Category: Cultural Anthropology


Lee Baker
Fall 2019

The paradox of racial inequality in societies that articulate principles of equality, democratic freedom, and justice for all.

Anthropology of Race

Lee Baker
AAAS 251/CultAnth208/ICS239/RIGHTS 208
Spring 2020

Human variation and the historical development of concepts of race; science and scientific racism; folk-concepts of race; and the political and economic causes of racism; ethics of racism.

Global ‘Mixed Race’ Studies: Global Perspectives on ‘Mixed Race’, Citizenship and Immigration

Jayne O. Ifekwunigwe
CULANTH 220FS/ Immigration and Citizenship Focus Cluster
Fall 2020

By exploring pioneering and controversial writings from both the social and the biological sciences as well as the humanities, this course will situate debates on ‘race’, ‘mixed race’ and social hierarchies within broader global, comparative, and historical contexts. These comparative examples shed light on the the different social, social, and historical meanings attached to ‘race’ and ‘mixed race’ and address social and cultural variations in the symbolic rules which determine the social status of ‘mixed race’ communities. Open only to students in the Focus Program.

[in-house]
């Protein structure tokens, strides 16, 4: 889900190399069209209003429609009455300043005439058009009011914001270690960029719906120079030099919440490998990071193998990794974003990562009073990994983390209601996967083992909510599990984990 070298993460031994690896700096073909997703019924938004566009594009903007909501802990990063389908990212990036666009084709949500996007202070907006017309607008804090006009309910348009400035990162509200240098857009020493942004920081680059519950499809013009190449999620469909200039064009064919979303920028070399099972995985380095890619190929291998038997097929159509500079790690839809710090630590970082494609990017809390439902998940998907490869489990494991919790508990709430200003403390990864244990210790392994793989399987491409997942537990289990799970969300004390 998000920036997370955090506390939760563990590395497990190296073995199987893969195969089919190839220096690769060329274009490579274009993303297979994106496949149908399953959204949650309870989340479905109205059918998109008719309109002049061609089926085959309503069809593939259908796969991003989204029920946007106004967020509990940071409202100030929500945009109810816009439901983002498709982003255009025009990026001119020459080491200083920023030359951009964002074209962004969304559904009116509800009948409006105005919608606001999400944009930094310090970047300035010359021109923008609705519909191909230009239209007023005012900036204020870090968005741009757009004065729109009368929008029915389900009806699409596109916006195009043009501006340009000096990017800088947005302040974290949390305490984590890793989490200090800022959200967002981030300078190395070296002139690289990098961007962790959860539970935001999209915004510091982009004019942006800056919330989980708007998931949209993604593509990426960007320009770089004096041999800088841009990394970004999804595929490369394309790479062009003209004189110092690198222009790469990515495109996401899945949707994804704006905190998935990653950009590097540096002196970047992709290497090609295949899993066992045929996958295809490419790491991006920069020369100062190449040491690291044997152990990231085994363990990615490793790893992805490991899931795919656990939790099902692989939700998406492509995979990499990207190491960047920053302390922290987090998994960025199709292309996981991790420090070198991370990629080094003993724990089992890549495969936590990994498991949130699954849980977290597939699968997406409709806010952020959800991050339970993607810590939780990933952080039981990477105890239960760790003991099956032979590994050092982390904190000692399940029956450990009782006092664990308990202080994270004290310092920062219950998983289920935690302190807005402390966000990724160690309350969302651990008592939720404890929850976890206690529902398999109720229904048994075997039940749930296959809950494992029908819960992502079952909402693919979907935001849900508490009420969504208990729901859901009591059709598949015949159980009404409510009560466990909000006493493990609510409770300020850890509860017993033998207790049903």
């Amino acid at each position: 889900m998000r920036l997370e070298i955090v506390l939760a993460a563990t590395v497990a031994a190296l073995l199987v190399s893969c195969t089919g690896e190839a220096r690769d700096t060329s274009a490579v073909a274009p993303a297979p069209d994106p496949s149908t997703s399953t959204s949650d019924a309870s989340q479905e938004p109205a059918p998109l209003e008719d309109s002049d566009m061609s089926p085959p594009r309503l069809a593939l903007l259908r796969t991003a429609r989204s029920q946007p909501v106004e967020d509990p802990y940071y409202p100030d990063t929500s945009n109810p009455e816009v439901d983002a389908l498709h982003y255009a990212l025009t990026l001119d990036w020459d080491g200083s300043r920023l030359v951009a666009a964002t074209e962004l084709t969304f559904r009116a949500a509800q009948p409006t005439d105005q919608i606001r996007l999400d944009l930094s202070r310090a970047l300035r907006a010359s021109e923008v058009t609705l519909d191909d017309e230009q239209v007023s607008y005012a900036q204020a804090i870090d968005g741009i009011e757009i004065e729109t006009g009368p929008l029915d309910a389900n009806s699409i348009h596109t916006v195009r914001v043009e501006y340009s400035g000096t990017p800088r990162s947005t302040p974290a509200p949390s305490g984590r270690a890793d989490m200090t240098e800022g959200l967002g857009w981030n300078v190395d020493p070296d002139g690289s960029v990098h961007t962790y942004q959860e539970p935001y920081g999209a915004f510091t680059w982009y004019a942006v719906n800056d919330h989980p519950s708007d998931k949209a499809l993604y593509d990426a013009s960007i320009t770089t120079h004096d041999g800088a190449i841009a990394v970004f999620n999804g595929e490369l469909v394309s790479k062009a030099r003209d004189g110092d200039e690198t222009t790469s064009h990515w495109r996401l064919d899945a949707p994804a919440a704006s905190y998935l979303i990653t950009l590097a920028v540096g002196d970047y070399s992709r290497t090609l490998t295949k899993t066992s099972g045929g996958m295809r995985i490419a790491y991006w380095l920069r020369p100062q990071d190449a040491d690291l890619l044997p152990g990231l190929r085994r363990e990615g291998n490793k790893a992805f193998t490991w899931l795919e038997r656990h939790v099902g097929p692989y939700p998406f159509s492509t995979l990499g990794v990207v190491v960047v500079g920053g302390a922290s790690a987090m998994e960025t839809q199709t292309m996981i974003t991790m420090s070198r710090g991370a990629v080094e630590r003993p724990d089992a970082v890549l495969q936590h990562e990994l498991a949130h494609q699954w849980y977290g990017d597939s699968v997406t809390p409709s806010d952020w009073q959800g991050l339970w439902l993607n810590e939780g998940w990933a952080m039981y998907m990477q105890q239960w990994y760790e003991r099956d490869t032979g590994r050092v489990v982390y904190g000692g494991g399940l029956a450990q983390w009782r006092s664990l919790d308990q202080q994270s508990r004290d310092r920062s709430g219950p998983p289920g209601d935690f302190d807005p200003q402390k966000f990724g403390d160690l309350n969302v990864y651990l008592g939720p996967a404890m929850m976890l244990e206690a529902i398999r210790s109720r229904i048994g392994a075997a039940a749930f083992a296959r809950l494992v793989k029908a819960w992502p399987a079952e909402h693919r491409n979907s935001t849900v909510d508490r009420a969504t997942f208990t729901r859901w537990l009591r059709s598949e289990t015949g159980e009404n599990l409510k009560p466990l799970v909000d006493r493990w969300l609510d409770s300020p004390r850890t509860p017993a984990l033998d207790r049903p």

Human Rights in the Americas

Robin Kirk
Cultural Anthropology: CULANTH 245S
Fall 2019

This course introduces students to the history of human rights in Latin America, with a focus on certain regions. We will begin with the Conquest and cover the emergence of independent nation-states; the role of imposed economic policies, including neoliberalism; indigenous protest movements and their relationships to corporate interests; and the influence of the United States on human rights, government formation, immigration and the drug trade. Instructor consent required. Open only to students in the Duke Immerse program. One course.

Race, Genomics, and Society

Charmaine Royal
Fall 2019

The field of genetics has been at the forefront of discourse concerning the concept of “race” in humans. This course explores human origins, human variation, human identity, and human health through a broad range of enduring and emerging themes and challenging questions related to race and genetics (and now, genomics) on a global scale. Students will acquire knowledge and skills required for integrative analyses of the relevant scientific, ethical, legal, societal, cultural, and psychosocial issues. Open to students at all levels from any discipline in the arts, humanities, and sciences (natural, social, formal, and applied).

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